Larry J. Perkins, PhD


Professor of Biblical Studies
JWW Institute for Septuagint Studies Fellow
Northwest Baptist Seminary


Since 1978 Dr. Perkins has taught biblical studies at undergraduate and graduate level. His primary focus is New Testament, particularly exegetical and hermeneutical issues related to the Gospel of Mark, 1 Peter and Galatians. He also teaches New Testament Theology, Exposition of Romans, Jesus and the Kingdom, Greek Exegesis and a Doctor of Ministry Course entitled “Spiritual Leadership in the New Testament."

How does the Bible inform your life and teaching?
As the authoritative, revealed word of God, this divinely provided worldview gives us the wisest way to live, the blessed way that God intended his human creatures to live. To the best of my ability I seek to centre my life within its worldview and teach in ways that are compatible with this truth. While God has revealed himself in natural creation, it is his prophetic word expressed essentially in Jesus and his teaching that enables us to make sense of our lives and our world. The implications of this for my teaching include a humble approach to discerning truth, a desire to bring God glory in my teaching, a discipling attitude towards student interactions, and a commitment to serve God by serving others.

Why do you value a theological education?
What I primarily value is the theological/biblical worldview that God provides for humans in the Bible. It is this worldview that enables humans to make sense of life and discern how to live the best possible life as God's creations. Theological education has value because it leads people to a deeper appreciation of this worldview and its benefits for humanity, if it is embraced and lived. Developing Christian leaders who understand this worldview and can guide others to accept and understand it is one of the most important human activities within Canadian society. With this grid in place, students will have the capacity to evaluate all other 'truth-claims' that they will encounter. How else will people discern the wisdom that comes from God and learn to love God fully?

What are some of the diverse voices you incorporate into your teaching?
I desire my students to learn how to interpret the Bible competently. To this end I seek mentors for them who with a personal, theological commitment will guide them expertly into God's truth. Some of these mentors include Jesus; the authors of Scripture such as Paul, Matthew, Peter, and Mark; historic voices such as Augustine and Calvin; more modern scholars who have demonstrated excellence in their scholarship and evangelical commitment in their personal beliefs (e.g., Howard Marshal, Carl Henry, N. T. Wright, C. Blomberg, M. Erickson, D. Carson, and B. Waltke). I also include scholarly voices who propose different perspectives, so that students can discern for themselves which voices will lead them aright.

What do you hope your students get out of your classes?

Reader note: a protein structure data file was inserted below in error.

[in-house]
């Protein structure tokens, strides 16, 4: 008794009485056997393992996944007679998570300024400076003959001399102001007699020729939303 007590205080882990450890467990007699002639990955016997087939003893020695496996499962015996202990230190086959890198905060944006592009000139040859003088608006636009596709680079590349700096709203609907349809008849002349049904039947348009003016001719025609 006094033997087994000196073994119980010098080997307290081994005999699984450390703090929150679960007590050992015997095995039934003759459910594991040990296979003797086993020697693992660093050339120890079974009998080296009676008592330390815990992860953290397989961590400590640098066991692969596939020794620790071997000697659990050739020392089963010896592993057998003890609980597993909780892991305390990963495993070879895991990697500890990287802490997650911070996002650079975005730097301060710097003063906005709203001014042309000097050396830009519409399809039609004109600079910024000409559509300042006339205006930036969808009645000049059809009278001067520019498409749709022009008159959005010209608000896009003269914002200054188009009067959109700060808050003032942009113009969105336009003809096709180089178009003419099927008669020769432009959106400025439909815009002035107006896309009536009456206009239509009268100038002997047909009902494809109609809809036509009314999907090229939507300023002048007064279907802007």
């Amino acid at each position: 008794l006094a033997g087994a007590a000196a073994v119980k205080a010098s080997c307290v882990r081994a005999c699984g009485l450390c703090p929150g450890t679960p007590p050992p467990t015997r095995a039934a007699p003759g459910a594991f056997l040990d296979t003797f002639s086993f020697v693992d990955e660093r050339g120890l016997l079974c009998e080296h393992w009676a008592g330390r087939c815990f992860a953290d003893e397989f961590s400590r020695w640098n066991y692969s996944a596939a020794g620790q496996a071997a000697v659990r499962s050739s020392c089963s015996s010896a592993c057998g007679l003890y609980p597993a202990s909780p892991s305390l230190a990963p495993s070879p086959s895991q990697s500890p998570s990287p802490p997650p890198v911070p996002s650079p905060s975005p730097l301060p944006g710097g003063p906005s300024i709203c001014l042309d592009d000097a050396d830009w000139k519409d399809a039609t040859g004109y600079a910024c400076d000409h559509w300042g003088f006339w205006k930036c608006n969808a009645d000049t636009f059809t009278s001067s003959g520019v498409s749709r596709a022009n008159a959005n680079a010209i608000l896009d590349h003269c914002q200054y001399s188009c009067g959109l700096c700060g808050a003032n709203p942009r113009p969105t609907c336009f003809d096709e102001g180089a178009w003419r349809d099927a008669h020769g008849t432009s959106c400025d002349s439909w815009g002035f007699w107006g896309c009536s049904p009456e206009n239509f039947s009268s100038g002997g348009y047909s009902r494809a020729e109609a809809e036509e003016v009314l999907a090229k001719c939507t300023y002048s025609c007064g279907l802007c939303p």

My goal in the courses I teach is to help students develop the competence to interpret the Bible truthfully. As this process occurs, I expect the Holy Spirit to be working in the lives of students to enliven their commitment to Christ, to help them grasp their Christian vocation more clearly, and to encourage their life-time involvement in Christ's mission. Of course, they should gain competence in the specific subject matter that is the focus for each course, discern the big questions that the subject raises, and evaluate various responses. In this process I hope they will discern why and how it is important to deal with issues of biblical interpretation in ways that are coherent with the claims of the biblical text. I want them to appreciate that we do have reasonable, articulate, and intellectually robust answers for those who question the validity of the Christian worldview.

Why are you at ACTS Seminaries?
I had the privilege of being involved in the discussions that resulted in the formation of the ACTS Consortium of seminaries. The vision we developed for a cluster of denominational seminaries, all committed to Believers Church Principles, but operated in a collaborative, financially sustainable way through shared costs, was compelling for me. It offers a model by which the diverse parts of the Evangelical Christian Family in Canada can work cooperatively for the advancement of the Kingdom.

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MA - University of Toronto 

MA - Oxford University 

MEd - University of British Columbia 

PhD - University of Toronto 

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Mark’s Gospel 
Septuagint Studies 

Courses Taught:
Biblical Greek 
Matthew’s Gospel 
Mark’s Gospel 
Spiritual Leadership in the NT 
Practical Theology 
Septuagint Studies 

Society of Biblical Literature 
Institute for Biblical Research 
International Organization for Septuagint and Cognate Studies

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